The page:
• 1945: The 24th Annual Meeting was canceled at the request of the National War Committee on Conventions. This was the first and only time since the Congress was founded that an annual meeting was not held. The name of the journal became the Archives of Physical Medicine. The term “physical medicine” represented a change of emphasis from the purely clinical to the scientific and diagnostic basis of the medical use of physical agents. It also served to clarify the distinction between physicians and technicians of physical therapy, a stance the American Medical Association (AMA) had recently adopted.
  • 1949: During the annual meeting the membership voted to collaborate with the British Association of Physical Medicine in the formation of an International Federation of Physical Medicine.
  • 1951: The first John Stanley Coulter Memorial Lecture was presented by Kristian G. Hansson, MD, and highlighted the many contributions of John S. Coulter, MD, the third association president.
  • 1952: Increasing recognition of the relationship between physical medicine and the rapidly growing field of rehabilitation resulted in a change in name to the American Congress of Physical Medicine and Rehabilitation.
  • 1953: The official name of the journal changed to its present name, Archives of Physical Medicine and Rehabilitation.
  • 1965: A thorough study of the Congress and its functions was begun with the formation of the Professional Development Committee (PDC) under the chairmanship of John W. Goldschmidt, MD. Notable accomplishments of the PDC included a study of the objectives, constitution, and structure of the Congress, sponsorship of interdisciplinary forums, and a broadening of the membership.
  • 1966: A group of forward-looking physicians in the Congress recognized the need for a forum in which members of various rehabilitation disciplines could share their professional, scientific, and technical talents. An amendment to the Congress constitution extended membership privileges to persons "holding an earned doctoral degree and active in and contributing to the advancement of the field of rehabilitation medicine." This allowed membership to be extended to psychologists, nurses, physical therapists, occupational therapists, speech pathologists, social workers, vocational counselors, and others. The name was officially changed once again, to the American Congress of Rehabilitation Medicine (ACRM).
  • 1968: The first Interdisciplinary Forum was held, supported by a training grant from the Department of Health, Education and Welfare's Rehabilitation Services Administration. Some of the topics included Stroke, Intellectual-Perceptual Deficits and Implications for Team Management, and Operant Conditioning.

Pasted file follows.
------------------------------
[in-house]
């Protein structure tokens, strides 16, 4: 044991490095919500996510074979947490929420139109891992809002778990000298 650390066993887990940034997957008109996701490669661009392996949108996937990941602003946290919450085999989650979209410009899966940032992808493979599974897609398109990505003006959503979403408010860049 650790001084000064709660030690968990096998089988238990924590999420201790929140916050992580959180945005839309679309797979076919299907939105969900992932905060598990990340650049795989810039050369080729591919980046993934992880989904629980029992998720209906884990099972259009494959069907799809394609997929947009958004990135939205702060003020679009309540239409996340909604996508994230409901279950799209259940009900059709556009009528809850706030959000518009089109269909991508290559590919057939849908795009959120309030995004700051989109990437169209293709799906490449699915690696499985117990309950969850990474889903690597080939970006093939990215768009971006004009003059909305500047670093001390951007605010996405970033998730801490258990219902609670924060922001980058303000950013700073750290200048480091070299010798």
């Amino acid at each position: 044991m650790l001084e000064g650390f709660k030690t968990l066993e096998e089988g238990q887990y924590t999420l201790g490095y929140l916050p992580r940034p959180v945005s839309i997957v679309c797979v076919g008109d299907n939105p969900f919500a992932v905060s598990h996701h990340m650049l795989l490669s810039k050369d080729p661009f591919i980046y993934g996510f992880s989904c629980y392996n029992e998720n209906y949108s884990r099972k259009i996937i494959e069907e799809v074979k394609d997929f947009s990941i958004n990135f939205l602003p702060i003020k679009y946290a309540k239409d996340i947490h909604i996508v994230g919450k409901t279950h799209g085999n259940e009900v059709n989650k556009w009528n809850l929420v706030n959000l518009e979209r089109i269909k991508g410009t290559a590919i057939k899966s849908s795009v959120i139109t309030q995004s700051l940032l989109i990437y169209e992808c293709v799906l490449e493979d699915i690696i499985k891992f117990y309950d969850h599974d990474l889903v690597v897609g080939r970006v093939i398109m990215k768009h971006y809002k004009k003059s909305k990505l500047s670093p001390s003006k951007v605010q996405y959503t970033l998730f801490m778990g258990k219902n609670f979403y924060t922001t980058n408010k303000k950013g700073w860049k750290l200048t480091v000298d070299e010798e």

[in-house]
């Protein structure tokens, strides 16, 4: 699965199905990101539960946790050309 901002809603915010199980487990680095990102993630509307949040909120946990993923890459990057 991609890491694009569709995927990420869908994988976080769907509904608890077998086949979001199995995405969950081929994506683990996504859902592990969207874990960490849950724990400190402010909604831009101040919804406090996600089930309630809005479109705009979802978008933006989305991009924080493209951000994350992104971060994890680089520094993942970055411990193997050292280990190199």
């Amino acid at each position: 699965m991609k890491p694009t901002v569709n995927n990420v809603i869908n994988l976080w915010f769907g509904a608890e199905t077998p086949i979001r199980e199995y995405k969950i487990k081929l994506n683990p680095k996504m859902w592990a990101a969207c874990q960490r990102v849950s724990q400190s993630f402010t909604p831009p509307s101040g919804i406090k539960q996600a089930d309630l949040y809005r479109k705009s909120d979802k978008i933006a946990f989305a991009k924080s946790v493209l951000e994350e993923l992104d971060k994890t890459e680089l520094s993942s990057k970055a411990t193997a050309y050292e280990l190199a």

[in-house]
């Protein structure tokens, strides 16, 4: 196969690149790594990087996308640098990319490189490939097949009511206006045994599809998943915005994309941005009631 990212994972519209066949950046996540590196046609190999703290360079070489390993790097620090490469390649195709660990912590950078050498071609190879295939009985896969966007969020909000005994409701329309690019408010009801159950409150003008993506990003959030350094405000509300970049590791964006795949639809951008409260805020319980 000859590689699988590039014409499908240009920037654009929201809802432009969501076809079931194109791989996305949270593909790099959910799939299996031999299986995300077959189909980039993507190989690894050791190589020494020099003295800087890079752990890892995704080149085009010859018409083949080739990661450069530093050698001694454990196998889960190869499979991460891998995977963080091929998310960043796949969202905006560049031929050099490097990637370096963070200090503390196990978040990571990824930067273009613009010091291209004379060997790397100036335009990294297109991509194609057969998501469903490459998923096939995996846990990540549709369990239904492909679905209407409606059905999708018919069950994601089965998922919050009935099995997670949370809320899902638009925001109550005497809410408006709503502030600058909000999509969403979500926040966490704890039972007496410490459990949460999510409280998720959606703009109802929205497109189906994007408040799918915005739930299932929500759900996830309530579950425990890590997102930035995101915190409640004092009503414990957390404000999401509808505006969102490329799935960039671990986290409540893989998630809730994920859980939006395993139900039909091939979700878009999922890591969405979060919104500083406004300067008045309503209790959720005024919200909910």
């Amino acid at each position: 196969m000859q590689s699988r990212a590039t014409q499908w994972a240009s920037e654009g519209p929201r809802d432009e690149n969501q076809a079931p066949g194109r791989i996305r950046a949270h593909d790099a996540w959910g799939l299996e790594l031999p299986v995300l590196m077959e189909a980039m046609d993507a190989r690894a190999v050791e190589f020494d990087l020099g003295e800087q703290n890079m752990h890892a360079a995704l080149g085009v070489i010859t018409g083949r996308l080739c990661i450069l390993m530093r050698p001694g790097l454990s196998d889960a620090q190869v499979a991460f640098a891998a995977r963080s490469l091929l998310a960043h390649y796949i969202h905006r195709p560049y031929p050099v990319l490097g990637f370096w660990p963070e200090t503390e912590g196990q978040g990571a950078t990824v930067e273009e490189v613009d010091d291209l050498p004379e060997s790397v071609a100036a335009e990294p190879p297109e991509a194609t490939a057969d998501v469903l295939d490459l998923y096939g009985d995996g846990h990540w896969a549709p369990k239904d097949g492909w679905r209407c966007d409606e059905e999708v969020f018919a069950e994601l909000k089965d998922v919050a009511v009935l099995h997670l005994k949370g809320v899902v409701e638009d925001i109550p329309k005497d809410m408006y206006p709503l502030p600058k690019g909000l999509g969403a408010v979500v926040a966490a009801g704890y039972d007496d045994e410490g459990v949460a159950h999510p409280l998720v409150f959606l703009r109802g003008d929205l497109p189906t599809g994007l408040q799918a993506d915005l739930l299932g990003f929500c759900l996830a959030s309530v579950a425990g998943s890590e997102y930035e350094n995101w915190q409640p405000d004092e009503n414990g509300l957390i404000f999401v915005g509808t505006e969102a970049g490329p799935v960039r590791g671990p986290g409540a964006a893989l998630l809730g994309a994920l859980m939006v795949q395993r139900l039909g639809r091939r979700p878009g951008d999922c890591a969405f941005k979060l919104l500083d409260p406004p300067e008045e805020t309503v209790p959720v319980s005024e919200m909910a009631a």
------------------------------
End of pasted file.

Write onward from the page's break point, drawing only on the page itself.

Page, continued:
• 1970: Another constitutional amendment opened the membership to rehabilitation professionals with earned Master's degrees.
  • 1972: The PDC published the landmark report "Development of the American Congress of Rehabilitation Medicine into a Multidisciplinary Professional Society". As noted in the introduction of the report, "this report reviews the methodology by which reorganization [of the association] was accomplished and records the progress made in restructuring membership, program, publications, and governance."
  • 1973: ACRM formed the ad hoc Committee on Rehabilitation of Children to address the unique needs of this population. The committee was active for over a decade and included Dennis Mathews, Michael Alexander, Gabriella Molnar, Bruce Gans, and other noted pediatric physiatrists. One of the most notable achievements of this committee was the allotment of more time in ACRM meetings to pediatric issues.
  • 1973: A major exhibition tracing the development of physical medicine in the United States in the past 200 years opened at the Smithsonian Institution in Washington, DC, under sponsorship of the ACRM. Entitled Triumph Over Disability, the exhibit was planned as part of the observance of the 50th anniversary of the founding of ACRM.
  • 1975: ACRM's Social and Environmental Aspects of Rehabilitation (SEAR) Committee was formed to work in collaboration with the Legislative Committee in making legislative recommendations and in developing model architectural barrier legislation. During the Carter administration, under the direction of Chair Nancy Crewe, PhD, SEAR was asked to examine some of the issues involved in independent living and to prepare a position paper that could be used in testimony. SEAR's involvement in the independent living movement led to the 1978 Amendments of the Rehabilitation Acts of 1973.[1]
  • 1976: The first prize in the scientific exhibit competition was awarded to the Sexuality and Disability exhibit presented by Sandra and Ted Cole. This exhibit led to the establishment of the Sexuality and Disability Task Force. The Task Force changed its name to the Sexuality Interdisciplinary Interest Group, which in turn led to the creation of ACRM's first Special Interest Group (SIG). This was the genesis of today's Interdisciplinary SIGs.